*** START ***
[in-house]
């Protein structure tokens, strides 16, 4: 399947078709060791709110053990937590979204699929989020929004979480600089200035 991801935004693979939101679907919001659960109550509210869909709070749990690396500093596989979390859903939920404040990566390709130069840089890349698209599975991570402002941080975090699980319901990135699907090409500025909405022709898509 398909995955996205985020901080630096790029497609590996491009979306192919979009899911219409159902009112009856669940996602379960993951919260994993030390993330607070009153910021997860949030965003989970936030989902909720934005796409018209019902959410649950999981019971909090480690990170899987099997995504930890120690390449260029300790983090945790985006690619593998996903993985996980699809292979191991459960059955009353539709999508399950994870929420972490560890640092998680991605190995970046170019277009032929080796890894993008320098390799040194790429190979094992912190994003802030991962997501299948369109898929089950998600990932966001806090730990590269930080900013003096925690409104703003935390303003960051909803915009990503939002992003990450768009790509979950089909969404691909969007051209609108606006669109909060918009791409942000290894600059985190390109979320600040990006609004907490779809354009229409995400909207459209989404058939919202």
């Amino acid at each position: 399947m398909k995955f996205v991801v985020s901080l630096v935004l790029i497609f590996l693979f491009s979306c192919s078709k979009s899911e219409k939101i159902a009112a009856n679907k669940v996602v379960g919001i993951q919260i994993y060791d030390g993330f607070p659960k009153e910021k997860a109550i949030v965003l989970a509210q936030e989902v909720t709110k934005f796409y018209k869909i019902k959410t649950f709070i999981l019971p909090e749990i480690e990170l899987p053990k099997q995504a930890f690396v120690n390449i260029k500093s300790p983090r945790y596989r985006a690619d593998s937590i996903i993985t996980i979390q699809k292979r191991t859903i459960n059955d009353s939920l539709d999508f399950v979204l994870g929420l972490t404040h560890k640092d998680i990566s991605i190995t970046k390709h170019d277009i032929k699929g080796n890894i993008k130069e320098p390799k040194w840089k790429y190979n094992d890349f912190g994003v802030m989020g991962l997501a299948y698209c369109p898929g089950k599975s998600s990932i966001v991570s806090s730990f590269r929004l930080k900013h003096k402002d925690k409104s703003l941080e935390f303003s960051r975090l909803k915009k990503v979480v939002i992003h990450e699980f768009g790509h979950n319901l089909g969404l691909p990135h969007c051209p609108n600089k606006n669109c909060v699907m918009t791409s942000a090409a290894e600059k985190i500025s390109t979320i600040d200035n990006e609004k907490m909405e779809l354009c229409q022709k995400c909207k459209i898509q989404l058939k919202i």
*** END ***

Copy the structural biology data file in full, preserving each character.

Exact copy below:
[in-house]
């Protein structure tokens, strides 16, 4: 399947078709060791709110053990937590979204699929989020929004979480600089200035 991801935004693979939101679907919001659960109550509210869909709070749990690396500093596989979390859903939920404040990566390709130069840089890349698209599975991570402002941080975090699980319901990135699907090409500025909405022709898509 398909995955996205985020901080630096790029497609590996491009979306192919979009899911219409159902009112009856669940996602379960993951919260994993030390993330607070009153910021997860949030965003989970936030989902909720934005796409018209019902959410649950999981019971909090480690990170899987099997995504930890120690390449260029300790983090945790985006690619593998996903993985996980699809292979191991459960059955009353539709999508399950994870929420972490560890640092998680991605190995970046170019277009032929080796890894993008320098390799040194790429190979094992912190994003802030991962997501299948369109898929089950998600990932966001806090730990590269930080900013003096925690409104703003935390303003960051909803915009990503939002992003990450768009790509979950089909969404691909969007051209609108606006669109909060918009791409942000290894600059985190390109979320600040990006609004907490779809354009229409995400909207459209989404058939919202």
């Amino acid at each position: 399947m398909k995955f996205v991801v985020s901080l630096v935004l790029i497609f590996l693979f491009s979306c192919s078709k979009s899911e219409k939101i159902a009112a009856n679907k669940v996602v379960g919001i993951q919260i994993y060791d030390g993330f607070p659960k009153e910021k997860a109550i949030v965003l989970a509210q936030e989902v909720t709110k934005f796409y018209k869909i019902k959410t649950f709070i999981l019971p909090e749990i480690e990170l899987p053990k099997q995504a930890f690396v120690n390449i260029k500093s300790p983090r945790y596989r985006a690619d593998s937590i996903i993985t996980i979390q699809k292979r191991t859903i459960n059955d009353s939920l539709d999508f399950v979204l994870g929420l972490t404040h560890k640092d998680i990566s991605i190995t970046k390709h170019d277009i032929k699929g080796n890894i993008k130069e320098p390799k040194w840089k790429y190979n094992d890349f912190g994003v802030m989020g991962l997501a299948y698209c369109p898929g089950k599975s998600s990932i966001v991570s806090s730990f590269r929004l930080k900013h003096k402002d925690k409104s703003l941080e935390f303003s960051r975090l909803k915009k990503v979480v939002i992003h990450e699980f768009g790509h979950n319901l089909g969404l691909p990135h969007c051209p609108n600089k606006n669109c909060v699907m918009t791409s942000a090409a290894e600059k985190i500025s390109t979320i600040d200035n990006e609004k907490m909405e779809l354009c229409q022709k995400c909207k459209i898509q989404l058939k919202i």